When divorce is the only solution
Options to assess when divorce is the only solution
By Vanessa Fox – Keebles
When divorce seems to be the only solution, taking the next steps can be bewildering and daunting.
While friends and/or family will advise and support you during this tough time, we always recommend seeking professional independent advice.
Everyone involved, particularly children, need to adjust to the new situation – making securing a fast and cordial agreement a priority. Collaborative law or mediation can help achieve this.
In collaborative law both parties and their solicitors meet face-to-face to resolve family difficulties – remaining in control of the process and the agenda. Accountants, pension advisers and estate agents can also be involved in the sessions.
It involves signing an agreement which disqualifies your lawyers from representing either of you in court if the process breaks down. This ensures everyone’s commitment to find a non-confrontational solution. The final agreement comprises a Court Order leading to a better long-term relationship.
With mediation you and your spouse meet with a qualified mediator to try to reach an amicable settlement. The sessions are confidential and without prejudice should an agreement not be reached. Mediation can also be helpful when previous arrangements regarding children need changing as they grow up.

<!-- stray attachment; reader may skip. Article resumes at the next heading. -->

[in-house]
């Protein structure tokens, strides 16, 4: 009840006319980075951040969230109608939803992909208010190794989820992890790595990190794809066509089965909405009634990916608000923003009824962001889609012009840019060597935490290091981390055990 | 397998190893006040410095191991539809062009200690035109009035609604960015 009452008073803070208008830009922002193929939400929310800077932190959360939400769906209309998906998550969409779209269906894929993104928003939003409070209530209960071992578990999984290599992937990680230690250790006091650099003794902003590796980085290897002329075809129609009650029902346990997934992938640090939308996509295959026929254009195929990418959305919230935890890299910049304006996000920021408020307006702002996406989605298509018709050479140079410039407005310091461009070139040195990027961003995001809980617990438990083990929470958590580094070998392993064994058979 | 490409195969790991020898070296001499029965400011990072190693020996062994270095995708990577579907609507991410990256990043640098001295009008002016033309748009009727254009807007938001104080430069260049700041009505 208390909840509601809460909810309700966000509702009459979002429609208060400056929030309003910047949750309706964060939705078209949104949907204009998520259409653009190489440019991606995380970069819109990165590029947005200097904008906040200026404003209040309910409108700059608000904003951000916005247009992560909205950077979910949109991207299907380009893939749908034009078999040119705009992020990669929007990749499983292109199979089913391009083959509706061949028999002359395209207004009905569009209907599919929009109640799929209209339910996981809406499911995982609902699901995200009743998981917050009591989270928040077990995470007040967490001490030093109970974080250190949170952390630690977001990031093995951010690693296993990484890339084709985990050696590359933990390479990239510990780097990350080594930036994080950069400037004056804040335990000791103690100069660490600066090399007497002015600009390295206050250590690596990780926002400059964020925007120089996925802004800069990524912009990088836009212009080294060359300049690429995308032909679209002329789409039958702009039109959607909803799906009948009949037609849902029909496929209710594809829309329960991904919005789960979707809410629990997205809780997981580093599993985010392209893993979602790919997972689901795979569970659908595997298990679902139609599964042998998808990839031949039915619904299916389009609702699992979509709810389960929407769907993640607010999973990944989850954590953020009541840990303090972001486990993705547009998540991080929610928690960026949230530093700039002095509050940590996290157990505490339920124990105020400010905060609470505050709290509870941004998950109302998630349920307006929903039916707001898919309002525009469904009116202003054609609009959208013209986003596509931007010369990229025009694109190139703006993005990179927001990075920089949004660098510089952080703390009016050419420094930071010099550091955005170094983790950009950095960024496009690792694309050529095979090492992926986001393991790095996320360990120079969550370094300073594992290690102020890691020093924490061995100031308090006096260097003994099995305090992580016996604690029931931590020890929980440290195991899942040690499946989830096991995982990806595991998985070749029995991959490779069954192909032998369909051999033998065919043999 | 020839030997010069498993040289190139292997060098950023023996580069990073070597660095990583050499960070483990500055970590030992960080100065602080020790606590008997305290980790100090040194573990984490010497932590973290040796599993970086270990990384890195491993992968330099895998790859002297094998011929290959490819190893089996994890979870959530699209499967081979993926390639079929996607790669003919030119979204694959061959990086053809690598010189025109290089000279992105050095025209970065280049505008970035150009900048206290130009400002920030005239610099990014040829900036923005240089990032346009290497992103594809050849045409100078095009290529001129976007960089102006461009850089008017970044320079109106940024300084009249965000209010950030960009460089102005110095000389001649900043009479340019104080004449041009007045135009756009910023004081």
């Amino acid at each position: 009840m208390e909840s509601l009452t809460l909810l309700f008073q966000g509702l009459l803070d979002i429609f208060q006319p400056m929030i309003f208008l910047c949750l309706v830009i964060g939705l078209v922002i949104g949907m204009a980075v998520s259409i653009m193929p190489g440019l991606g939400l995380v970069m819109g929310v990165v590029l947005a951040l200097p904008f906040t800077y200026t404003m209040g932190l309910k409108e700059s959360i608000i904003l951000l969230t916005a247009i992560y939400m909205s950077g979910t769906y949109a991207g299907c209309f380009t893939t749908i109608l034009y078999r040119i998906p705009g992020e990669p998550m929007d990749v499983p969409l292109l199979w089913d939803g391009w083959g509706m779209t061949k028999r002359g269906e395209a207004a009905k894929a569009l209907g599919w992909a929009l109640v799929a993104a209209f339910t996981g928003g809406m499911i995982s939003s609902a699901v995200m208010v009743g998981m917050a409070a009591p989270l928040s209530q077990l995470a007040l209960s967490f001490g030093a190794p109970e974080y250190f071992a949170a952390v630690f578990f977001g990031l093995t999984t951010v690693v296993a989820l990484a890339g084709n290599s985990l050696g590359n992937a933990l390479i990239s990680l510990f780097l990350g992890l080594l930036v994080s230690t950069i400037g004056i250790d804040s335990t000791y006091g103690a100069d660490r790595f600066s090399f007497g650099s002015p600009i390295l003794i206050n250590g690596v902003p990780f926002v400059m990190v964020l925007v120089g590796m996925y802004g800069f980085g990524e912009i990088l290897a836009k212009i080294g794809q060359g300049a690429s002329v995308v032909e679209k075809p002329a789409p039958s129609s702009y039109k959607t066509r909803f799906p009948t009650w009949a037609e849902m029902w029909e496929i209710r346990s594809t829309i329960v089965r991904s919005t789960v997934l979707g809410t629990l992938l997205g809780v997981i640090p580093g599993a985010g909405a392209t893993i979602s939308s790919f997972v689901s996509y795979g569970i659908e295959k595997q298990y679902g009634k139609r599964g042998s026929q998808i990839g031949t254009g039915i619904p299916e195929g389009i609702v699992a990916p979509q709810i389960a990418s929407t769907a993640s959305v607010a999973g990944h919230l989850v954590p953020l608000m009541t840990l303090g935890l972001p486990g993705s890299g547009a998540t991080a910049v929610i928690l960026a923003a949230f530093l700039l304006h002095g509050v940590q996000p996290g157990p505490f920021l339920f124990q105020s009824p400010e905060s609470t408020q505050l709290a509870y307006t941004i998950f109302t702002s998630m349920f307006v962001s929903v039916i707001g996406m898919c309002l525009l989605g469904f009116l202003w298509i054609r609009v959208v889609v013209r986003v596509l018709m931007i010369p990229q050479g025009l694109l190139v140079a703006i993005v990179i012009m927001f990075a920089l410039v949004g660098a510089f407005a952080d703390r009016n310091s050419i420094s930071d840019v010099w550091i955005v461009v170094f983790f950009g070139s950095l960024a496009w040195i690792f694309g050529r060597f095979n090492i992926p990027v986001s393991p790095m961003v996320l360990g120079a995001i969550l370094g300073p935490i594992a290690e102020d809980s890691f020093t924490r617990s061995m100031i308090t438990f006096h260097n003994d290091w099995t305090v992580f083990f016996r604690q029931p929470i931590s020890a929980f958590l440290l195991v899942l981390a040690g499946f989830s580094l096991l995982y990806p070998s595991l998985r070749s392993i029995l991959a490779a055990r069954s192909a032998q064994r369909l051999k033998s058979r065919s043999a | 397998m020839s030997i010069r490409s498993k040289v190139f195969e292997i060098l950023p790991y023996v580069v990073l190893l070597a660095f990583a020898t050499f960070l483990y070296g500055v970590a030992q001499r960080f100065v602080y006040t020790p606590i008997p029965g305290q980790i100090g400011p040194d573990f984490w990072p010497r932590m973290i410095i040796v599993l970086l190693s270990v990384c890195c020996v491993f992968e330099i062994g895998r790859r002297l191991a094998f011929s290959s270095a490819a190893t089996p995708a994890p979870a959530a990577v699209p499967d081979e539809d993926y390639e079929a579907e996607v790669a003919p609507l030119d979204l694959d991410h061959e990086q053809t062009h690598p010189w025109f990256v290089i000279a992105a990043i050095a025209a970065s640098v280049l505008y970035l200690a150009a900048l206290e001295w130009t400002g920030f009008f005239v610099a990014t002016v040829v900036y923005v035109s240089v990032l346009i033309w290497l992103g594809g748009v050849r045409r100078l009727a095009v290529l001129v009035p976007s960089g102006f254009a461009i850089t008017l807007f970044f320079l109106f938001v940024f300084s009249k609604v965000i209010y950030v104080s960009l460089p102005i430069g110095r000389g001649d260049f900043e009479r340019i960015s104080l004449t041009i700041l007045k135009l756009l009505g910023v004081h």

When undergoing separation or divorce, consider the following:
• If the family home is in joint names, separate your interests which may involve one party buying out the other or the property being sold
• If you’ve been a stay-at-home parent and not worked, remember that the courts will usually give you time to adjust to living separately and will not expect you to return to work immediately
• If you move out of the family home, take all documents relating to your financial affairs with you
• Also take with you possessions you want to keep, preferably with your ex’s agreement – but do not remove all the valuable items as the court will view this negatively
• Any agreements you both make should be in writing. Although not be legally binding, they will help a court determine what you both understood by them at the time
• if you plan to buy a property, take financial advice about a mortgage and about your pension, if you have one
• At all costs avoid involving your children in any disputes – they need to know your separation is nothing to do with them and that you still love them
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